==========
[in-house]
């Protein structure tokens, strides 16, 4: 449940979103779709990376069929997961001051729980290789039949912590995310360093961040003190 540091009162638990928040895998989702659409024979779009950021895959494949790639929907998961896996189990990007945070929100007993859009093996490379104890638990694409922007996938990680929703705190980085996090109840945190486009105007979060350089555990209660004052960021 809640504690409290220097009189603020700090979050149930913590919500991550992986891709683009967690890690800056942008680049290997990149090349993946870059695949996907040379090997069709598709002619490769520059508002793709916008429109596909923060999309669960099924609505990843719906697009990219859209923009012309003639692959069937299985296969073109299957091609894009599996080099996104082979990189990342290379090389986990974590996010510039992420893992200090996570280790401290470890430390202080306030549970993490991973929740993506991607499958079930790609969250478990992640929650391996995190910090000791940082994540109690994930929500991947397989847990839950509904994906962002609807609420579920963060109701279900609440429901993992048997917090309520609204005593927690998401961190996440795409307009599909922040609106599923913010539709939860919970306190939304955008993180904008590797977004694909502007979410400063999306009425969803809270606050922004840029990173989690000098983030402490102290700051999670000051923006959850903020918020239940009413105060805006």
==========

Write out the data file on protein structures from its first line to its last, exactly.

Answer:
[in-house]
């Protein structure tokens, strides 16, 4: 449940979103779709990376069929997961001051729980290789039949912590995310360093961040003190 540091009162638990928040895998989702659409024979779009950021895959494949790639929907998961896996189990990007945070929100007993859009093996490379104890638990694409922007996938990680929703705190980085996090109840945190486009105007979060350089555990209660004052960021 809640504690409290220097009189603020700090979050149930913590919500991550992986891709683009967690890690800056942008680049290997990149090349993946870059695949996907040379090997069709598709002619490769520059508002793709916008429109596909923060999309669960099924609505990843719906697009990219859209923009012309003639692959069937299985296969073109299957091609894009599996080099996104082979990189990342290379090389986990974590996010510039992420893992200090996570280790401290470890430390202080306030549970993490991973929740993506991607499958079930790609969250478990992640929650391996995190910090000791940082994540109690994930929500991947397989847990839950509904994906962002609807609420579920963060109701279900609440429901993992048997917090309520609204005593927690998401961190996440795409307009599909922040609106599923913010539709939860919970306190939304955008993180904008590797977004694909502007979410400063999306009425969803809270606050922004840029990173989690000098983030402490102290700051999670000051923006959850903020918020239940009413105060805006």